On the eve of the 1st of November takes place All Hallows’ Night: After twilight, the boundaries separating the realm of the living from the realm of the dead fade, and we are invaded by the souls of our ancestors and infernal spirits of the night.
On the vigil of All Hallows’ Day, the Deceased’s Magüestu is held, which is the collection and roasting of chestnuts outdoors, by a bonfire. All members of the family sit around the fire and upon conclusion, they cast the remaining chestnuts to the ground saying: “This is for the deceased to eat!”.
After dinner, it is time for the so-called round of the holy souls, which consists on offering them a Lord’s Prayer. In this respect, Asturians from a rural environment are rather respectful to the souls of the ancestors and so, on the anniversary of the death of a person, they hold a banquet in their honour, wherein an empty place is reserved for the deceased.
It is believed that, on the Deceased’s Night, the souls leave the Other World and return momentarily to the living world, to remember past times: Thus, they sit by the hearth and start talking amongst themselves. One has to try not to have a very strong flame lest it reach them; also, the trivet ought not to be left on or the deceased could sit on it and burn themselves.
The floor ought not to be swept at night either, as we could expel them from the house, and not slamming the doors suddenly either, lest we hurt a spirit who happened to be there. Furthermore, the farmers yield their beds to the deceased, so they can lie on them; they also ensure that all the buckets and smithies have plenty of water, so the spirits can drink when passing by.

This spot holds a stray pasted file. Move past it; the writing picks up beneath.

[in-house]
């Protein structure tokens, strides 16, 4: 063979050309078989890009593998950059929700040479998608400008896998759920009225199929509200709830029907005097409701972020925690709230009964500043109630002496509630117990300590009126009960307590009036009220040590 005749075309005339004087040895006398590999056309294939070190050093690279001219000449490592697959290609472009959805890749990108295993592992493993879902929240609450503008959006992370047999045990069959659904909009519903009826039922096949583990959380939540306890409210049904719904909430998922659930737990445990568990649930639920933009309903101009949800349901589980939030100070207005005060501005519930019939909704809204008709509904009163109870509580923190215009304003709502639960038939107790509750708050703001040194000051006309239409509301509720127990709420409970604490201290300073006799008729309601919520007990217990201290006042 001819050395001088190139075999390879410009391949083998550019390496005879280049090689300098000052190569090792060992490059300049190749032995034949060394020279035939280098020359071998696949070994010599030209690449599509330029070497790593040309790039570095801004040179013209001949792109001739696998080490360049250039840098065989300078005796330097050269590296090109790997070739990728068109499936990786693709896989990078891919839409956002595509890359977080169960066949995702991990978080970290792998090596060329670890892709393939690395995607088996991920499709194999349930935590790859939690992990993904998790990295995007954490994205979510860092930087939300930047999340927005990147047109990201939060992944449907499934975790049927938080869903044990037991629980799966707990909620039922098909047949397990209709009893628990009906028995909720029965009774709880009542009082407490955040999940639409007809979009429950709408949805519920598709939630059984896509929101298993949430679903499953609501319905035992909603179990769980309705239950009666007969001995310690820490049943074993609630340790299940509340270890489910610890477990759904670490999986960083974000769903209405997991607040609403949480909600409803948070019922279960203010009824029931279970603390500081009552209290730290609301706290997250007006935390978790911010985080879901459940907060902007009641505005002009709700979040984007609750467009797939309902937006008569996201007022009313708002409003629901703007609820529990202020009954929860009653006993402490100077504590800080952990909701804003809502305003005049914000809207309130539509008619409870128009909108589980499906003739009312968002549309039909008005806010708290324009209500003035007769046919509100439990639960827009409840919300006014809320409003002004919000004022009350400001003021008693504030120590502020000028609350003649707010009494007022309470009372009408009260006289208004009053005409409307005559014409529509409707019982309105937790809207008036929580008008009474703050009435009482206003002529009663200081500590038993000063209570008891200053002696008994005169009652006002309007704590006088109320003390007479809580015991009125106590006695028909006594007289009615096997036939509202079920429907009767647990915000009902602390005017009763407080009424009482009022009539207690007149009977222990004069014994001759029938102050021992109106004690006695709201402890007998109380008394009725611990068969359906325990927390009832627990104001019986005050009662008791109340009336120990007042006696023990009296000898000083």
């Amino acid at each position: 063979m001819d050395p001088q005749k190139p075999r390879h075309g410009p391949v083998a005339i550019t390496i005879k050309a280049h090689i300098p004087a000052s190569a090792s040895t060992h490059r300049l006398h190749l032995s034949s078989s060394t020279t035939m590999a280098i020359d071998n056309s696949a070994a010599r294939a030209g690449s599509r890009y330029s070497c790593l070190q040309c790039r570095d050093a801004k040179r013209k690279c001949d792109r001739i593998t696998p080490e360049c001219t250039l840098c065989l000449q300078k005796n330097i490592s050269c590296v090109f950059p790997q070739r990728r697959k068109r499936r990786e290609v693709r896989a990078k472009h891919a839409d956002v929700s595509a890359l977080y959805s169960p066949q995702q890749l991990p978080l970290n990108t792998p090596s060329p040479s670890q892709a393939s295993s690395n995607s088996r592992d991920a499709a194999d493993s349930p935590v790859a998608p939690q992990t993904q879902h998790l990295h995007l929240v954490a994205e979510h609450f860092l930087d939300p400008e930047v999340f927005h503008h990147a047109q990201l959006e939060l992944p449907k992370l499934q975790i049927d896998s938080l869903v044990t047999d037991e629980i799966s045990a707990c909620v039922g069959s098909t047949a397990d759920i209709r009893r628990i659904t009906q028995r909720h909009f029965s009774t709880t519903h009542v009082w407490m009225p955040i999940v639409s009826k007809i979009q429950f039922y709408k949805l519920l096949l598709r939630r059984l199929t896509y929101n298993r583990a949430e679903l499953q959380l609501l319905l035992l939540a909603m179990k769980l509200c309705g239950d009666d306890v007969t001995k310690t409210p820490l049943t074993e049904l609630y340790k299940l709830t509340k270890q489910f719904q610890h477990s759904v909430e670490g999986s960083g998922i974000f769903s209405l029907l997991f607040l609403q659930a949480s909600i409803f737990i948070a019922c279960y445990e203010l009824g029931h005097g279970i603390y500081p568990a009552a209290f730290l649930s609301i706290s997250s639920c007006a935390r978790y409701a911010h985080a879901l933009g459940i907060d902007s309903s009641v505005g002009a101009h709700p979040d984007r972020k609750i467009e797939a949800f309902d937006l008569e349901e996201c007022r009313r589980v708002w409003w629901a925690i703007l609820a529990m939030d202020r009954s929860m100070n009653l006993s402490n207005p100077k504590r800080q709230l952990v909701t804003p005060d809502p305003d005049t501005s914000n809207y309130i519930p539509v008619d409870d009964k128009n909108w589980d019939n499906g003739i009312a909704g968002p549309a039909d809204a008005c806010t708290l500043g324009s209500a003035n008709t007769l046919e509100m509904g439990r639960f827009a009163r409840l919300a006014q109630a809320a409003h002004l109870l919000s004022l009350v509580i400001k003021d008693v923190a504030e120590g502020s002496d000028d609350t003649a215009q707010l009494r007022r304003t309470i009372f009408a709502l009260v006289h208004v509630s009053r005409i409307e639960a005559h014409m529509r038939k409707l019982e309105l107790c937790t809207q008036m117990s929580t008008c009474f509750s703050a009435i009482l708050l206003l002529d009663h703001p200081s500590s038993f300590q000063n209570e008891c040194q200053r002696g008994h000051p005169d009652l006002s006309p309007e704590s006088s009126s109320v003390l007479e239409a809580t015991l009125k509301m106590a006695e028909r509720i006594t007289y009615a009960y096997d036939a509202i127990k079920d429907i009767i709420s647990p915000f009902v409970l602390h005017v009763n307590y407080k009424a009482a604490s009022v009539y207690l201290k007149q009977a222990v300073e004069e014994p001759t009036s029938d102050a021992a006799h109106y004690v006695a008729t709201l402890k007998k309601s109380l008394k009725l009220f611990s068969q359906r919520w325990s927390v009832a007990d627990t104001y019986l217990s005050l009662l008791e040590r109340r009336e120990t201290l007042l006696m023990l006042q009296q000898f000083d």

On that very night, small lamps are lit over oil pots, and each one is lit after the soul of a deceased. The first lamp to go off indicates that the soul after whom it was lit just left Purgatory. If this deceased did not need that lamp for being already in Heaven or Hell, the lamp would burn for the most necessitated soul from the rest.
The deceased also roam the pathways and many people place pumpkins with carved-out faces on the crossroads, representing the soul of a dead person. It is dangerous to go out at night on this date, as one can encounter the Güestia anywhere, as it happened to some fishermen from Cuideiru, who saw from the sea this phantasmal procession walking by the shore.
On the following morning, families go to the cemetery to visit their deceased relatives, to whom they offer a yew branch, which will aid them to return to the Other World. Moreover, in many parts of Asturies, farmers do not work on this day out of respect and reverence for the deceased.
Translation Asturian to English:
Sergio Fernández Redondo
Photos and ilustrations:
1st.- Painting titled “Filandón del Monesteriu d’Hermo”, painted by Luís alvarez Catalá in 1872.
2nd.- Example of banquet for the deceased in Asturias.
3rd.- Lantern made with turnips.
4th.- Lantern made with turnips.